5. There are many great and glorious truths which do not require that God should conceal them. If we do not perceive them, probably it is because it is not necessary that they should be concealed, for their own inherent glory is their concealment. If I were to take, for example, the mysterious doctrine of the eternal filiation of the Lord Jesus Christ, or the procession of the Holy Spirit from the Father and the Son, — these wonderful truths need not be concealed from us because they are, in themselves, such deep mysteries that, however clearly they may be revealed to us, it is not possible for us to understand them. Even the grand doctrine of the Trinity, which is so obvious in the Scriptures, — the Trinity in the Unity of the Godhead, — need not be concealed; as, indeed, it has not been, yet we cannot comprehend it. God need not seek out any method of concealment; for, if he were to unveil his face among us, the glory would be too bright to be beheld. Go and stand, oh mortal man, and gaze on the sun at midday! Can you do it? Would not your eyes be blinded by it? Yet, that sun is only one of the myriads of servants in the courts of God; then, what must the face of the King himself be? It is not necessary that he should veil it; his own glory is, surely, veil enough in itself. Our minds are finite, small, and limited. There were certain men, who called themselves “Encyclopaedists,” because they imagined that they knew everything; yet they knew nothing perfectly, and many of them broke down altogether in their attempt to learn even all that might be known by men; but, as for God himself, who can possibly comprehend him? The archangel, who stands nearest to his august presence, must veil his face with his wings, for even he is not able to gaze on the glory of that excessive light. It does not seem to me to be so great a truth that it is the glory of God to conceal as that his very glory conceals itself, not by being concealed, but by being so extremely unveiled. The glory itself blinds, for the finite mind of man is not able to gaze on it.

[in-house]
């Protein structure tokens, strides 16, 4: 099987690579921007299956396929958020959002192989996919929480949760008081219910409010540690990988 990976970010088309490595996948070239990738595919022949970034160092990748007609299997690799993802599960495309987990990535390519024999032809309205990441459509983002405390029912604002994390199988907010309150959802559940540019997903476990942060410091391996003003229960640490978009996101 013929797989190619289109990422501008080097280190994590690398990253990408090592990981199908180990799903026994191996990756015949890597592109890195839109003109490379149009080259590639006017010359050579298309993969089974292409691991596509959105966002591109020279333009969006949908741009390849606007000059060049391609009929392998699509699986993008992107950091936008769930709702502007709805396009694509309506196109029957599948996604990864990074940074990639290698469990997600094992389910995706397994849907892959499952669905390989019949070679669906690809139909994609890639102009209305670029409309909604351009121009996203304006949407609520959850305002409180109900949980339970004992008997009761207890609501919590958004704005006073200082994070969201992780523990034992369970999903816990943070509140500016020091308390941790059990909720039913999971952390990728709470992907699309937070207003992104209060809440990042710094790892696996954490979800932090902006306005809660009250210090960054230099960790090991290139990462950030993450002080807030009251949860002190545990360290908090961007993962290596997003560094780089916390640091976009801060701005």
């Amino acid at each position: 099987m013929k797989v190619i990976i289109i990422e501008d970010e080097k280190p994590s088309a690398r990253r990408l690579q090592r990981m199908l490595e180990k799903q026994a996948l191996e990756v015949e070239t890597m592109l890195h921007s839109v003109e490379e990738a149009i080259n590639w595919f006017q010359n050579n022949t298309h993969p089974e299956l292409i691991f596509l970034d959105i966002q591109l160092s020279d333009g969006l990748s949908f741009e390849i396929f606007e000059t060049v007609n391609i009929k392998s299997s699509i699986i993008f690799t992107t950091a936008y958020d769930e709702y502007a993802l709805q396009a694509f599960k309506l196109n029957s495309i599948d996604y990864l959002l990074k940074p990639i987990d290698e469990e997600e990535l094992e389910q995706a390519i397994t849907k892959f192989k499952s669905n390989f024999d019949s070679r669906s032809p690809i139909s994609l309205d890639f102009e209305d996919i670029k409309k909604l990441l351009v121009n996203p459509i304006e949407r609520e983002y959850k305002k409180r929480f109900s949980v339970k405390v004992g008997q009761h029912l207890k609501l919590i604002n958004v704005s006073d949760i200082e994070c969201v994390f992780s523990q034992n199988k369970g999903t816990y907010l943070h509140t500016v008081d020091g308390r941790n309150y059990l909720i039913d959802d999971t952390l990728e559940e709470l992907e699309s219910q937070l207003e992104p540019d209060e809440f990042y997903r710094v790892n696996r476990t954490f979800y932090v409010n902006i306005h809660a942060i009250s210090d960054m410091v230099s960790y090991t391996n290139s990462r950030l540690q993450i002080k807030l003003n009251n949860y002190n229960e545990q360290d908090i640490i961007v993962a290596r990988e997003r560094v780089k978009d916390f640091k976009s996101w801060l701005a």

6. Yet the truth, which our English Version seeks to convey to us, may be accepted without hesitation if we regard it like this: if God has concealed anything, it is God’s glory to conceal it, and it is right that it should be hidden. If God has not told us any truth, it is for his glory not to tell it to us. Perhaps we have as much reason to bless the Lord for what is not in the Bible as for what is there; and what he has not revealed may be as much for our benefit, and, certainly, is as much for his glory, as what he has revealed. For example, if he does not tell us all about himself, and the mystery of his person, do we want to know it, Can we not believe in him, and love him all the better because we do not understand him? Surely, a God whom we could understand would be no God. We delight in being out of our depth, — in finding waters to swim in, — where understanding, with its little plumb-line, finds no bottom, but where love, with a restful spirit, finds perfect peace. Doubtless, there is a glory in the Lord not revealing himself, as far as the past or present is concerned.

7. As for the future, it is, no doubt, for the glory of God that he has not revealed to us all concerning the history of this world. It may be all in the Book of Daniel, and the Book of Revelation. Some friends think it is, and it may be; but this I venture to say, there is no man who understands it, and I do not think any men will understand it until the Word shall explain itself; and then, possibly, when history becomes the commentary on the prophecy, we shall wonder that we did not see it. Yet we cannot do so at present. It is to the glory of God, and to your own profiting, that you do not know what will happen to you tomorrow. You do not know what afflictions may await you, nor when you shall die; it is good for you that you do not know. If it had been for God’s glory that you should read your history from its first page to its last, and be able to foretell every event in your own life story, or in the history of the nations of the earth, God would have revealed it to you; but be content not to know what God does not tell you, and say, in your spirit, “Let it be so; for, in some things, it is the glory of God to conceal a thing.”